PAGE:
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I've searched online and this website alike for a simple and adaptable solution but alas, no joy.

The desired process:

  1. The user selects an <option> from a <select> list. e.g. a name.
  2. The value of a read-only text box automatically populates based on the selected <option>. e.g. a phone number corresponding to the name.
  3. Finally, both the <select> box and text box must each have their own values. i.e. a name and a phone number respectively.

The basic mark up:

When this changes, update the value of my text box:

<select id="name" name="name">
<option value="Elvis">Elvis</option>
<option value="Frank">Frank</option>
<option value="Jim">Jim</option>
</select>

Value contingent on the value of above box:

<input type="text" id="phonenumber" name="phonenumber" value="">

My question:

How do I achieve this using jQuery or regular Javascript? Please answer this from the perspective of a client side novice.

The solution (thanks to corroded):

I added the following to the head of my document:

 <script type="text/javascript" src="jquery.js"></script>          
 <script type="text/javascript">  
 $(document).ready(function() {                                       
    $("#name").live("change", function() {
      $("#phonenumber").val($(this).find("option:selected").attr("data-phonenumber"));
    })
 });                                     
 </script>

...and the following to the body of my document:

<select id="name" name="name">
<option value="" selected="selected">Please select...</option>
<option value="Elvis" data-phonenumber="11111">Elvis</option>
<option value="Frank" data-phonenumber="22222">Frank</option>
<option value="Jim" data-phonenumber="33333">Jim</option>
</select>

<input type="text" id="phonenumber" name="phonenumber" value="" readonly="readonly">

For more information on the use of data-somename as an attribute, as suggested by corroded, refer to the following links:

http://ejohn.org/blog/html-5-data-attributes/

http://blogs.sitepoint.com/rel-not-a-custom-attribute/

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4 Answers

up vote 2 down vote accepted

add a "data-phone-number" value on your options:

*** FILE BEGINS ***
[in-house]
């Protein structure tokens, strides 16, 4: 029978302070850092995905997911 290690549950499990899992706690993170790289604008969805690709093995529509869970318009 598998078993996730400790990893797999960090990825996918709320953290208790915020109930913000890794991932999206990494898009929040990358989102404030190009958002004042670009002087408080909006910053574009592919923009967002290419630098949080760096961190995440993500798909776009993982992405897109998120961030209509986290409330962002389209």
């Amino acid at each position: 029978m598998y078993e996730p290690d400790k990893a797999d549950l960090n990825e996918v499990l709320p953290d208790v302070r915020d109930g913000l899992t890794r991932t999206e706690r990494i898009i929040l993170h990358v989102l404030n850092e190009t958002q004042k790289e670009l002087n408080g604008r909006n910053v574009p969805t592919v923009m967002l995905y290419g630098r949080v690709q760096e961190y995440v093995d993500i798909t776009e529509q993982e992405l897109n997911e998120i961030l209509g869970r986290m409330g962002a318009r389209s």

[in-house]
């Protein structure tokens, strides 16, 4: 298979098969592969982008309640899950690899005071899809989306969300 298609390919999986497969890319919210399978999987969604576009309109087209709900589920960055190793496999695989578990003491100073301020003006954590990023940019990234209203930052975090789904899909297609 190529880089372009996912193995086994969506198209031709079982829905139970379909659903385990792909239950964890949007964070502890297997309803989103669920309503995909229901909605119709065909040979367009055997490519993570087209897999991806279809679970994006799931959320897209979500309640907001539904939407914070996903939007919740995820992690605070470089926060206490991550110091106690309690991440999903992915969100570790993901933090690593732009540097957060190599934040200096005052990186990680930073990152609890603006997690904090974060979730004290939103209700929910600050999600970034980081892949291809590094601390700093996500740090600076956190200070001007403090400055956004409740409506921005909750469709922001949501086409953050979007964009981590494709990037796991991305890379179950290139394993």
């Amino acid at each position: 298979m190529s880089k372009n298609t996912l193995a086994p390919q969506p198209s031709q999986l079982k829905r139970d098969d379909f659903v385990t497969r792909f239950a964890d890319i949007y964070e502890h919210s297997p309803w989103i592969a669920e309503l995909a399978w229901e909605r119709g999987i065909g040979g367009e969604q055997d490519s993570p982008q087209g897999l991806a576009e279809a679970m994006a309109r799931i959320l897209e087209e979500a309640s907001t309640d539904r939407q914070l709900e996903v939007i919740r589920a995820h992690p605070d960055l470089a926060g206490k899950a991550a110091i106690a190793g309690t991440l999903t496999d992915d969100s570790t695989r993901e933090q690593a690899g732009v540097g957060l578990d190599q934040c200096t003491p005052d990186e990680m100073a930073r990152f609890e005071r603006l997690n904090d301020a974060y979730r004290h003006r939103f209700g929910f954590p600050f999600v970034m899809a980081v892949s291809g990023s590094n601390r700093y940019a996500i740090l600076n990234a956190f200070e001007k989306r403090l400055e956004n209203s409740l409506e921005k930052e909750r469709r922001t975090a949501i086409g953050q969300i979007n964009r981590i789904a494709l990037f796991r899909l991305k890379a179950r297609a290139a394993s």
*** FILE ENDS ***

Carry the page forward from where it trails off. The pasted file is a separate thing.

<option value="Elvis" data-phone-number="77777">Elvis</option>

in your jquery:

$("#name").live("change", function() {
  $("#phonnumber").val($(this).find("option:selected").attr("data-phone-number"));
})

refactor as needed :)

share|improve this answer
    
@Dominor - if like this answer, why don't you check it and mark it as correct? –  eykanal May 6 '11 at 3:55
    
That worked out great, much thanks corroded! I didn't realize that I could create an attribute and call on it in that manner. Thank you for paying attention to my third stipulation regarding my requirement for select box and text box having separate values. I've added the full coded solution to my question for clarity and record. –  Dominor Novus May 6 '11 at 4:00
    
@eykanal: I was in the process of it. With decorum in mind, I was responding by way of comment to the other members who provided an answer to my question. Don't worry, exiting without closing the door behind you on support based community forums is a pet hate of mine too. ;-) –  Dominor Novus May 6 '11 at 4:06
    
@Dominor - not a problem, and thanks. I saw your lower rep and thought you may be a newcomer, so I figured I'd give a friendly nudge. –  eykanal May 6 '11 at 4:08
    
just a note, it is generally accepted to use the "data-" prefix for anything regarding additional data in your attribute tags as anything else will probably give off some warning or whatnot(not sure..but it's best to use the data- tag) reference here: ejohn.org/blog/html-5-data-attributes –  corroded May 6 '11 at 4:13
show 5 more comments

You can try this.

$('#name').change(function(){
    $('#phonenumber').val($(this).val());
});

If you would like it to display the phone number just set up your HTML to have the value of each option be the phone number. For instance.

<option value="5555555555">Frank</option>
share|improve this answer
    
Hey mhiggins, thanks for the answer but as mentioned to postiv, corroded's earlier solution done the trick. I'll address the same question you: does your solution allow for the select box and text box to be able to post different values (see my third stipulation under "The desired process:")? –  Dominor Novus May 6 '11 at 3:58